A song from the 1950’s said, “O Lord, keep Your precious hand on me.” When God’s hand is on something or someone, it means that He is giving His special protection. In verse 10, He has His mighty hand on a mount that is mentioned throughout the Bible as requiring His constant attention… Mt. Zion.

Graphic ugliness

Moab, an ancient foe, because of its proximity to Israel, was especially disdained and alienated from contact. It is representative of whatever enemy that might bring a threat to this critical point in the city of Jerusalem. In its own land… and the inspired word becomes a bit graphic here, speaking of straw in a manure pile, stepped on by the cattle… the enemy will be trampled. Limited graphic language is not a problem with God, when He describes something, which He means to disgrace. You will find these kinds of terms here and there throughout the Bible.

It’s a disgusting scene all right, more graphic yet, as the next verse continues to describe a swimmer spreading out his hands to swim in this mostly liquid manure (please forgive me… I am simply passing on Isaiah’s description). But you see the Lord wants us to be repulsed by His enemies, and catch their filthy, perverted ways. He wants us to avoid, not physical contact, but any kind of moral or spiritual integration with them. The example is of a nation close to Israel, therefore within easy reach of their contamination.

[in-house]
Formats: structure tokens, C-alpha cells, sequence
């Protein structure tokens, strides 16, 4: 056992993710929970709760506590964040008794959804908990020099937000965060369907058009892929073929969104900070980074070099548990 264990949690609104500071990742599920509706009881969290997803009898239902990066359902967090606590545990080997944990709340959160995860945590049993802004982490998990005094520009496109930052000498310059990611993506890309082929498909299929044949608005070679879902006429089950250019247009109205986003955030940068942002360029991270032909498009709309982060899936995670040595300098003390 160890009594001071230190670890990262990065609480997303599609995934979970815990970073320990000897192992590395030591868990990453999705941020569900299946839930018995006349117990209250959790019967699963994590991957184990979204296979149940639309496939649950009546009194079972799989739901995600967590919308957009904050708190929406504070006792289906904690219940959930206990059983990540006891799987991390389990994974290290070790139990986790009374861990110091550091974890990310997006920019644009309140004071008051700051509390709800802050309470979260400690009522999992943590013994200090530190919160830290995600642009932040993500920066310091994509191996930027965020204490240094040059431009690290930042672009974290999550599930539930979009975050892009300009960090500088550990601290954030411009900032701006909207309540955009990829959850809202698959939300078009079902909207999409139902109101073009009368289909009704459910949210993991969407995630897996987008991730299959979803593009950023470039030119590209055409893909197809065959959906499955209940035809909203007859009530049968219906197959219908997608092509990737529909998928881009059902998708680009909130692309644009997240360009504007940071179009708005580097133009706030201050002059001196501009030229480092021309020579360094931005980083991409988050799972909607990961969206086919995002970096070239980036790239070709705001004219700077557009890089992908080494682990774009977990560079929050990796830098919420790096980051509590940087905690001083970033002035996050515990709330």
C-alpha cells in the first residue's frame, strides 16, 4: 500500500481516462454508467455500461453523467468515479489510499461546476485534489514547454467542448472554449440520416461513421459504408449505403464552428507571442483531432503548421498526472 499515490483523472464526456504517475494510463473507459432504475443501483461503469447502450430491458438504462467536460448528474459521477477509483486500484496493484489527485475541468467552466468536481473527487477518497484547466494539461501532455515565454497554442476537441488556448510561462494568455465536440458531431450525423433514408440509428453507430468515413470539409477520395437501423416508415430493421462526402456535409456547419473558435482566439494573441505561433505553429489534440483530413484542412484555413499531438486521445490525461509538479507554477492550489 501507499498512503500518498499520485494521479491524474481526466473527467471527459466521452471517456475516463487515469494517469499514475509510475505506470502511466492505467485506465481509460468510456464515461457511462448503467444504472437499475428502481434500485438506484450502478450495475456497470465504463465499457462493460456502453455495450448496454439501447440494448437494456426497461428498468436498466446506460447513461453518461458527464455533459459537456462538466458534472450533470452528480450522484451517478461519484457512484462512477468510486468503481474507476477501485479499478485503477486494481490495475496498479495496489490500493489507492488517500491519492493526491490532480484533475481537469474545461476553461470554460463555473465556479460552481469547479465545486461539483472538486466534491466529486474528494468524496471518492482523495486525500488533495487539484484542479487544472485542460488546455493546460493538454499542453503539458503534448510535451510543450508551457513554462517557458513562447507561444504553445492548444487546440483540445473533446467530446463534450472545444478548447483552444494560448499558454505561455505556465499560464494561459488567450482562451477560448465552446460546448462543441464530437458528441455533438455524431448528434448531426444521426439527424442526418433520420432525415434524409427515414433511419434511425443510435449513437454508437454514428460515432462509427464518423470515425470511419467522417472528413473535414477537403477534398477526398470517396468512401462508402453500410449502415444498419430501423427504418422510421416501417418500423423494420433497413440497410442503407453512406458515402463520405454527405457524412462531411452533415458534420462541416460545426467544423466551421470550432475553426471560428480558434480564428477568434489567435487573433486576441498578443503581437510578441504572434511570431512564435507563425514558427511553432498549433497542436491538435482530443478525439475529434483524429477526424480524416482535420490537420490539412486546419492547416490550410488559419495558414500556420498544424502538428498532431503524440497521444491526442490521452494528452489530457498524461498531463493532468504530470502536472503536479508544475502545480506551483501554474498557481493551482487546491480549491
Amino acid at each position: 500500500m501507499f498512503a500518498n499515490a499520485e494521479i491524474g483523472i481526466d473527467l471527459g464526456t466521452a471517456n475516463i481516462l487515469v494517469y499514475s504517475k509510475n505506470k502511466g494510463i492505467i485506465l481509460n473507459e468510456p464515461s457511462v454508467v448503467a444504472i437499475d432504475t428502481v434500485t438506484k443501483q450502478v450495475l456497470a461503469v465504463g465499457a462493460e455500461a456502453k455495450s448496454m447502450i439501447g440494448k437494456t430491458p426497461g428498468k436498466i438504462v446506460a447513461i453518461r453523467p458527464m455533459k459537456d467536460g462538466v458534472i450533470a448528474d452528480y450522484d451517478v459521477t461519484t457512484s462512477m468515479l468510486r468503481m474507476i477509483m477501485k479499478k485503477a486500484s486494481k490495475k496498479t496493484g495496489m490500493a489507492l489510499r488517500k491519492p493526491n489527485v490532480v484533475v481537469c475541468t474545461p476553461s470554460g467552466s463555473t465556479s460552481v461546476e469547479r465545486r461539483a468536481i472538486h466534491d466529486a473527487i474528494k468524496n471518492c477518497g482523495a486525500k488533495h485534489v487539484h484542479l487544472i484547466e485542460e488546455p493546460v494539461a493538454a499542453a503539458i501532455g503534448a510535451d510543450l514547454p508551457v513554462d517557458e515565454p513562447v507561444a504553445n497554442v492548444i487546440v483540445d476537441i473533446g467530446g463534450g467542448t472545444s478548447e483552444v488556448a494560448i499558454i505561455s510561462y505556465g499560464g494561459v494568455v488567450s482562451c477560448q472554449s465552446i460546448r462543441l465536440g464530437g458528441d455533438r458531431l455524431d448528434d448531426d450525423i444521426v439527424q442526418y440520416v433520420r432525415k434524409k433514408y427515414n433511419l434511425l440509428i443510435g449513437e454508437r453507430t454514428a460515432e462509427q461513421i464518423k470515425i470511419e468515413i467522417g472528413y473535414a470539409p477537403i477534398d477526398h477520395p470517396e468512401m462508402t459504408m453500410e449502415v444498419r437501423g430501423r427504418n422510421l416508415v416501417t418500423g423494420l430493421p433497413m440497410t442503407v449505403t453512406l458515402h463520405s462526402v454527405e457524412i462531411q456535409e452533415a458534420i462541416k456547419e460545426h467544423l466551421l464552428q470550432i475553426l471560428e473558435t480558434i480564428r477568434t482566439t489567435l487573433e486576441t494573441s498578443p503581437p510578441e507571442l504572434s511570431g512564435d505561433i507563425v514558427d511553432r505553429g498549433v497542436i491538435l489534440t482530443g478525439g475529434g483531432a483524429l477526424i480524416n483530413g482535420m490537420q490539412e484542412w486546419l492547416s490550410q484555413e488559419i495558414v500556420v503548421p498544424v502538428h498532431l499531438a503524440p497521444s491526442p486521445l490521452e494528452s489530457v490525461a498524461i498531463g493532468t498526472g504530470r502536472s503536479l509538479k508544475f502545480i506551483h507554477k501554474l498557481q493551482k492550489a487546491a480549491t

“The Lord will lay low his pompous pride together with the skill of his hands” (v.11). Always the Lord’s target is the high places, in which men take pride. In verse 12 it is the skill involved in the fortifications of the walls, which He will bring down to the ground.  In the past, Israel had corrupted themselves with the Moabite women, through the mediation of Balaam (Num.25:1-6), so now, God is making sure that His people will clearly see Moab’s true ugliness.

Let the church beware… the teaching of Balaam had joined itself to one of the Asia Minor churches in the first century! (Rev.2:14). It can happen again, and in fact, it does in our day, as churches and individuals fall.  God’s method of degrading that, which the flesh finds attractive, was also the practice of the Apostle Paul: “The world has been crucified to me, and I to the world” (Gal.6:14). He dug deeper than the superficial glitter and glow and discovered the stench and putridness of the world, as that of a condemned and crucified criminal. On the other hand, Paul could see beyond a pierced and beaten body, to gaze upon the unmatched beauty of the Lamb that was slain.